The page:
A Doll’s House By Henrik Ibsen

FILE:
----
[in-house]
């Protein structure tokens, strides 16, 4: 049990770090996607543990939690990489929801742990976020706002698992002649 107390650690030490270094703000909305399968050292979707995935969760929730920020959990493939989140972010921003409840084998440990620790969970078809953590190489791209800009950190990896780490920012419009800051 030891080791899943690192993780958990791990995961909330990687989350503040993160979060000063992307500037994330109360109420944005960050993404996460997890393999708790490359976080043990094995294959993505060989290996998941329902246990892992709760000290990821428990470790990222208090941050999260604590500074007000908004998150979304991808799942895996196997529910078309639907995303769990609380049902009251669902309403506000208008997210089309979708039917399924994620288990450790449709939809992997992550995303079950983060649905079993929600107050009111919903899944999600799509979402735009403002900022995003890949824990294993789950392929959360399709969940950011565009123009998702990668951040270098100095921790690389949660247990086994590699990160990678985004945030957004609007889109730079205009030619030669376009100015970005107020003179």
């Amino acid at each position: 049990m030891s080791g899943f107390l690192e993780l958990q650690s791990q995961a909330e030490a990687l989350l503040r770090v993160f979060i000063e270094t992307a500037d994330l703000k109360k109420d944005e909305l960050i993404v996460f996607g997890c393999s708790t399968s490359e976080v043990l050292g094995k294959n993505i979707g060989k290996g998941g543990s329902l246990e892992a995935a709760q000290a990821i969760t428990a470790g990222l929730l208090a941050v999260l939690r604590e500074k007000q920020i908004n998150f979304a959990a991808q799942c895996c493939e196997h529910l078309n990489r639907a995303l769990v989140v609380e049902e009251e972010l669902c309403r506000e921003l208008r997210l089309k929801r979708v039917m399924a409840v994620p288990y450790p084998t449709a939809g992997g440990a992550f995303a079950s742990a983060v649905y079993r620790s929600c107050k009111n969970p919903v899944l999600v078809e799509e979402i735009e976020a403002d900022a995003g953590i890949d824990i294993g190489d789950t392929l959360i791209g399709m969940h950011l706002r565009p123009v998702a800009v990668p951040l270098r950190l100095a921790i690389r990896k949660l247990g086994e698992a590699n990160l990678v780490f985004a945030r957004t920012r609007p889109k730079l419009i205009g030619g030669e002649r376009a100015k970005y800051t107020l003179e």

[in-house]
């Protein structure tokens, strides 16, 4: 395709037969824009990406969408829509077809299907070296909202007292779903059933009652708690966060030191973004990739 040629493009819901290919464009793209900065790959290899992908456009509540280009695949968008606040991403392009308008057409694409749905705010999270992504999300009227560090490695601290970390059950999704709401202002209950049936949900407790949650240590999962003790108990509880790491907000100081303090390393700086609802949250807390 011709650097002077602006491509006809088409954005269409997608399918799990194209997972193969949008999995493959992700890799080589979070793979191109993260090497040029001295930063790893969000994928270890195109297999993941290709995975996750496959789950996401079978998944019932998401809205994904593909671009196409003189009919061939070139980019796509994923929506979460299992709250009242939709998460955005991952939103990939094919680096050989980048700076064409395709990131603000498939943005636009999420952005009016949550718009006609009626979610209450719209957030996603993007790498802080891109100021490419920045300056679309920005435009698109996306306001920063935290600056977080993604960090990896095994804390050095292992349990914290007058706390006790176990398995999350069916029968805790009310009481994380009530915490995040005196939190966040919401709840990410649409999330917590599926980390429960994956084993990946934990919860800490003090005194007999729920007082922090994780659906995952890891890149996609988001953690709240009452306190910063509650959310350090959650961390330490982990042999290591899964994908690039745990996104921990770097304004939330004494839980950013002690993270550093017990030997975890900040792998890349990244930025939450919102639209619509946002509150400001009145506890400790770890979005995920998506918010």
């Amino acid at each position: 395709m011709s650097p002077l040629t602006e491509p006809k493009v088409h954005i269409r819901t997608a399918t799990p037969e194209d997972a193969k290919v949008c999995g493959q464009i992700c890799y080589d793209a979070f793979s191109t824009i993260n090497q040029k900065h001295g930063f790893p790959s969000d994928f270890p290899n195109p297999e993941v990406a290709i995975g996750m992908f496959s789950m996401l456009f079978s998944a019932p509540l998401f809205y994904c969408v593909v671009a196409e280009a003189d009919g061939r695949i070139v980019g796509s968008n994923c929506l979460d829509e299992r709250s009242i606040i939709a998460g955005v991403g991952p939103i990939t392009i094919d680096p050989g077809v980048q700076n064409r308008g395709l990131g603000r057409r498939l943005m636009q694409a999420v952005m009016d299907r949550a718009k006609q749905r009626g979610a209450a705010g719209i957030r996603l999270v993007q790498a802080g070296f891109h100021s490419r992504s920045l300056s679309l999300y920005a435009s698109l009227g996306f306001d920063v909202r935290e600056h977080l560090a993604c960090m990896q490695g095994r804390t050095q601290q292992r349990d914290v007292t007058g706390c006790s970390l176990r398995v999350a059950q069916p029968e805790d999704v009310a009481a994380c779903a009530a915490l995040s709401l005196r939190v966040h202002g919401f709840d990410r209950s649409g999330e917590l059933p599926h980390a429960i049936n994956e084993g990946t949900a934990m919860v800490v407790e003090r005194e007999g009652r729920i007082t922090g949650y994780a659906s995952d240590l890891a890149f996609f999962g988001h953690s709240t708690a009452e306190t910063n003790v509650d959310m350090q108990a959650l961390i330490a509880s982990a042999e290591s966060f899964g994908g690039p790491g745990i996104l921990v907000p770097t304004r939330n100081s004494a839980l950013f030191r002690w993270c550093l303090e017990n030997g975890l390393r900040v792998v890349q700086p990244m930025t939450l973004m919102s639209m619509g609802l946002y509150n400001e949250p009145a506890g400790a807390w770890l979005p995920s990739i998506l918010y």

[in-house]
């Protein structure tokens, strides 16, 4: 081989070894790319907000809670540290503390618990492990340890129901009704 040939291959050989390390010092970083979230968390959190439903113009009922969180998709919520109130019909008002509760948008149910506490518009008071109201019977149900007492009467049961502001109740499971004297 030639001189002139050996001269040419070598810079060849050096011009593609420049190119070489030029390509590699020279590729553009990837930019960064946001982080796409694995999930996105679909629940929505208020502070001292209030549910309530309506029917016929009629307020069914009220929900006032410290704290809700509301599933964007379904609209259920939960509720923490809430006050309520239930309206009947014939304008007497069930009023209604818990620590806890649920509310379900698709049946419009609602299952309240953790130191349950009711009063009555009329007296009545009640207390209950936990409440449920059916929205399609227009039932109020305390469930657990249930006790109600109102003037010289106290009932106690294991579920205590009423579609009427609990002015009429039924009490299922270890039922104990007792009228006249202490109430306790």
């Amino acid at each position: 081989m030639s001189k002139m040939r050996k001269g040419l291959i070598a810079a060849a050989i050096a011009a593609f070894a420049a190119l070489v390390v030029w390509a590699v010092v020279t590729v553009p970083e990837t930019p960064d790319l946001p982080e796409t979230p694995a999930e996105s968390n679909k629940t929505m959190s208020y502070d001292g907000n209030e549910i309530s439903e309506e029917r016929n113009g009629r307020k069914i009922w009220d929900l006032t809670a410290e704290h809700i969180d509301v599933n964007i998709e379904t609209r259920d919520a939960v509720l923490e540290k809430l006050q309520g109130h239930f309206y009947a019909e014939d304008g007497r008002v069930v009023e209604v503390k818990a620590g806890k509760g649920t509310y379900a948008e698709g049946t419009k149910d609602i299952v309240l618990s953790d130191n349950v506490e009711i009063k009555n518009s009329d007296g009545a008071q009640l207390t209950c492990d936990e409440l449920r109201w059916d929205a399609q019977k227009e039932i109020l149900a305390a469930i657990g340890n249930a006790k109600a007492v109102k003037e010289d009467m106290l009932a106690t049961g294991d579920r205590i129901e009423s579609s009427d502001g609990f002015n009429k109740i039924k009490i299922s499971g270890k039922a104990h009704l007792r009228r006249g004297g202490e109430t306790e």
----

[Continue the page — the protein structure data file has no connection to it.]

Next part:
HELMER: Yes, do. Try and calm yourself, and make your mind easy again, my frightened little singing-bird. Be at rest, and feel secure; I have broad wings to shelter you under. How warm and cosy our home is, Nora. Here is shelter for you; here I will protect you like a hunted dove that I have saved from a hawk’s claws; I will bring peace to your poor beating heart. It will come, little by little, Nora, believe me. Tomorrow morning you will look upon it all quite differently; soon everything will be just as it was before. Very soon you won’t need me to assure you that I have forgiven you; you will yourself feel the certainty that I have done so. Can you suppose I should ever think of such a thing as repudiating you, or even reproaching you? You have no idea what a true man’s heart is like, Nora. There is something so indescribably sweet and satisfying, to a man, in the knowledge that he has forgiven his wife–forgiven her freely, and with all his heart. It seems as if that had made her, as it were, doubly his own; he has given her a new life, so to speak; and she has in a way become both wife and child to him. So you shall be for me after this, my little scared, helpless darling. Have no anxiety about anything, Nora; only be frank and open with me, and I will serve as will and conscience both to you–. What is this? Not gone to bed? Have you changed your things?